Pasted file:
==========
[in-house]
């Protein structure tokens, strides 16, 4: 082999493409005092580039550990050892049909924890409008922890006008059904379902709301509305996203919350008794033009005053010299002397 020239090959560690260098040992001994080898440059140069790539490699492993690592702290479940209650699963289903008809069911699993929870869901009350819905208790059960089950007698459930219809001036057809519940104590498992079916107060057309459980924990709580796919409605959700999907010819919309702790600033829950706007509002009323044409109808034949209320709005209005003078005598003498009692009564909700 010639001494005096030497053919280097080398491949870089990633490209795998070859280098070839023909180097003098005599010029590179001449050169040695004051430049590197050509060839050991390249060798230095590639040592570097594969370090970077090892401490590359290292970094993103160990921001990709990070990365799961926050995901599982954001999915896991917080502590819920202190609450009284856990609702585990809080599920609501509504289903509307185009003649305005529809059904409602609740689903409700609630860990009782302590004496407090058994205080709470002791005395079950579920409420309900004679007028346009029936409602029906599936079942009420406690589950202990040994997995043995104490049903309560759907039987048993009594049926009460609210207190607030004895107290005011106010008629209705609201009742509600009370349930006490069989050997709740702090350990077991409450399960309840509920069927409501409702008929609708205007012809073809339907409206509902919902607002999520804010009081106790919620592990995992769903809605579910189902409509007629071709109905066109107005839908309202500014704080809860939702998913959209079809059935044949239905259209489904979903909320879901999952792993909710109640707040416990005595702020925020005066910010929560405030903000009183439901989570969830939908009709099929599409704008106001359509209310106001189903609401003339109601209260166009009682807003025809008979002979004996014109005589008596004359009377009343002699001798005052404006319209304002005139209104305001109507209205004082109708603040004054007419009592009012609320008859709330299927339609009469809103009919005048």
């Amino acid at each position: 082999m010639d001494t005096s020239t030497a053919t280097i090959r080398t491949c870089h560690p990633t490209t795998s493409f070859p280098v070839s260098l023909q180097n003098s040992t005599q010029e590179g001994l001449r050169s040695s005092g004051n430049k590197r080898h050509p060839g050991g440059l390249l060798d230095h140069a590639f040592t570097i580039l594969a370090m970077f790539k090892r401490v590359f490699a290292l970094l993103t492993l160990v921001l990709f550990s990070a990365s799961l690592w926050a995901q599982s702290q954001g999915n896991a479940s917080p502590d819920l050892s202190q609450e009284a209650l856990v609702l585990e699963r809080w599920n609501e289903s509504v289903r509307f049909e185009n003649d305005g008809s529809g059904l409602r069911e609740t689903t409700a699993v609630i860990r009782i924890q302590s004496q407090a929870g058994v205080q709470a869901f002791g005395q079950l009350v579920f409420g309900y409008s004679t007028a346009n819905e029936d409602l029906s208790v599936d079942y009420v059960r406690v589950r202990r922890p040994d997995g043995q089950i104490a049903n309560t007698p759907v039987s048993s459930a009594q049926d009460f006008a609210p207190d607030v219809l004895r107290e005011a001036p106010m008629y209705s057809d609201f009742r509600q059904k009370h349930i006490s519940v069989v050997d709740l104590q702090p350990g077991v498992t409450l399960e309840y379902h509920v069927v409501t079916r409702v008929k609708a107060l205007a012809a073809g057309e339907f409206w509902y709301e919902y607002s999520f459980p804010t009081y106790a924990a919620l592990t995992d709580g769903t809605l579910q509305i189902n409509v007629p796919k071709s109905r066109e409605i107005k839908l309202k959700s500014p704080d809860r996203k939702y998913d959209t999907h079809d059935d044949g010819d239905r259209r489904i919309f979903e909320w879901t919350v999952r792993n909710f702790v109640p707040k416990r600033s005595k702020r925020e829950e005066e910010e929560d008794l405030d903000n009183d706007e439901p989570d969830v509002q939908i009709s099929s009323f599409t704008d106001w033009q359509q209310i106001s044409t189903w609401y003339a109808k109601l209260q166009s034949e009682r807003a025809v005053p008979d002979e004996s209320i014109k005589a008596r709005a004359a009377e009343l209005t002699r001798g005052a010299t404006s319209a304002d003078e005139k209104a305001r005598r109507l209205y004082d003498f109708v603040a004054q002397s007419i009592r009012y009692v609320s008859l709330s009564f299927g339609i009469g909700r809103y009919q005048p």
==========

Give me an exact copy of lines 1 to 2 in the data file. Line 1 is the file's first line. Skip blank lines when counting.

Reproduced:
[in-house]
């Protein structure tokens, strides 16, 4: 082999493409005092580039550990050892049909924890409008922890006008059904379902709301509305996203919350008794033009005053010299002397 020239090959560690260098040992001994080898440059140069790539490699492993690592702290479940209650699963289903008809069911699993929870869901009350819905208790059960089950007698459930219809001036057809519940104590498992079916107060057309459980924990709580796919409605959700999907010819919309702790600033829950706007509002009323044409109808034949209320709005209005003078005598003498009692009564909700 010639001494005096030497053919280097080398491949870089990633490209795998070859280098070839023909180097003098005599010029590179001449050169040695004051430049590197050509060839050991390249060798230095590639040592570097594969370090970077090892401490590359290292970094993103160990921001990709990070990365799961926050995901599982954001999915896991917080502590819920202190609450009284856990609702585990809080599920609501509504289903509307185009003649305005529809059904409602609740689903409700609630860990009782302590004496407090058994205080709470002791005395079950579920409420309900004679007028346009029936409602029906599936079942009420406690589950202990040994997995043995104490049903309560759907039987048993009594049926009460609210207190607030004895107290005011106010008629209705609201009742509600009370349930006490069989050997709740702090350990077991409450399960309840509920069927409501409702008929609708205007012809073809339907409206509902919902607002999520804010009081106790919620592990995992769903809605579910189902409509007629071709109905066109107005839908309202500014704080809860939702998913959209079809059935044949239905259209489904979903909320879901999952792993909710109640707040416990005595702020925020005066910010929560405030903000009183439901989570969830939908009709099929599409704008106001359509209310106001189903609401003339109601209260166009009682807003025809008979002979004996014109005589008596004359009377009343002699001798005052404006319209304002005139209104305001109507209205004082109708603040004054007419009592009012609320008859709330299927339609009469809103009919005048």